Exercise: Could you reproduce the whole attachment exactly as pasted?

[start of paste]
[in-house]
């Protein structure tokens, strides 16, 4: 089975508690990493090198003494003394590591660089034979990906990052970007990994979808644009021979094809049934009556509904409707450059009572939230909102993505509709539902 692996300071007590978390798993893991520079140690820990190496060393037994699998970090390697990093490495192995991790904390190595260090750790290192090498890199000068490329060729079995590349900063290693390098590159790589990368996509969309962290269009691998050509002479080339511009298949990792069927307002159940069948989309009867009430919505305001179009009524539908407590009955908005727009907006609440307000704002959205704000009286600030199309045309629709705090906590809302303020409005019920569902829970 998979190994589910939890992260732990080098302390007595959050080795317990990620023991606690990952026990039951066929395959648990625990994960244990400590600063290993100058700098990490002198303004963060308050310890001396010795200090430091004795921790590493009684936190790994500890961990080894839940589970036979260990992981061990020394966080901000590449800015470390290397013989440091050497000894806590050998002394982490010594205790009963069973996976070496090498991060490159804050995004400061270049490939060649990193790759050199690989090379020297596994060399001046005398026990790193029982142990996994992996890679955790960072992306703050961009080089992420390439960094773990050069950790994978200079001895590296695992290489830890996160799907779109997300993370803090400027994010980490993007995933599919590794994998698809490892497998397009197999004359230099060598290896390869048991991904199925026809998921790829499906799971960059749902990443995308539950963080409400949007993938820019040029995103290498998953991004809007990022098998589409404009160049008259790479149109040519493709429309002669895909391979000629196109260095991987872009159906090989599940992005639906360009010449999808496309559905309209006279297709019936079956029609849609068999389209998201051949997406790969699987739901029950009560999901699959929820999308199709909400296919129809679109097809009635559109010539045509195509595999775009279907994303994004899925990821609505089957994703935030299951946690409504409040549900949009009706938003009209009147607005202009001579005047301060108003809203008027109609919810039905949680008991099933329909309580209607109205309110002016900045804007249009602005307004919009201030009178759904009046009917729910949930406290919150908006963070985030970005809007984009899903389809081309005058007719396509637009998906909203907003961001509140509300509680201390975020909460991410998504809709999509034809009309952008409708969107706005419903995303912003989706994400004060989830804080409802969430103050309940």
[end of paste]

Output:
[in-house]
């Protein structure tokens, strides 16, 4: 089975508690990493090198003494003394590591660089034979990906990052970007990994979808644009021979094809049934009556509904409707450059009572939230909102993505509709539902 692996300071007590978390798993893991520079140690820990190496060393037994699998970090390697990093490495192995991790904390190595260090750790290192090498890199000068490329060729079995590349900063290693390098590159790589990368996509969309962290269009691998050509002479080339511009298949990792069927307002159940069948989309009867009430919505305001179009009524539908407590009955908005727009907006609440307000704002959205704000009286600030199309045309629709705090906590809302303020409005019920569902829970 998979190994589910939890992260732990080098302390007595959050080795317990990620023991606690990952026990039951066929395959648990625990994960244990400590600063290993100058700098990490002198303004963060308050310890001396010795200090430091004795921790590493009684936190790994500890961990080894839940589970036979260990992981061990020394966080901000590449800015470390290397013989440091050497000894806590050998002394982490010594205790009963069973996976070496090498991060490159804050995004400061270049490939060649990193790759050199690989090379020297596994060399001046005398026990790193029982142990996994992996890679955790960072992306703050961009080089992420390439960094773990050069950790994978200079001895590296695992290489830890996160799907779109997300993370803090400027994010980490993007995933599919590794994998698809490892497998397009197999004359230099060598290896390869048991991904199925026809998921790829499906799971960059749902990443995308539950963080409400949007993938820019040029995103290498998953991004809007990022098998589409404009160049008259790479149109040519493709429309002669895909391979000629196109260095991987872009159906090989599940992005639906360009010449999808496309559905309209006279297709019936079956029609849609068999389209998201051949997406790969699987739901029950009560999901699959929820999308199709909400296919129809679109097809009635559109010539045509195509595999775009279907994303994004899925990821609505089957994703935030299951946690409504409040549900949009009706938003009209009147607005202009001579005047301060108003809203008027109609919810039905949680008991099933329909309580209607109205309110002016900045804007249009602005307004919009201030009178759904009046009917729910949930406290919150908006963070985030970005809007984009899903389809081309005058007719396509637009998906909203907003961001509140509300509680201390975020909460991410998504809709999509034809009309952008409708969107706005419903995303912003989706994400004060989830804080409802969430103050309940």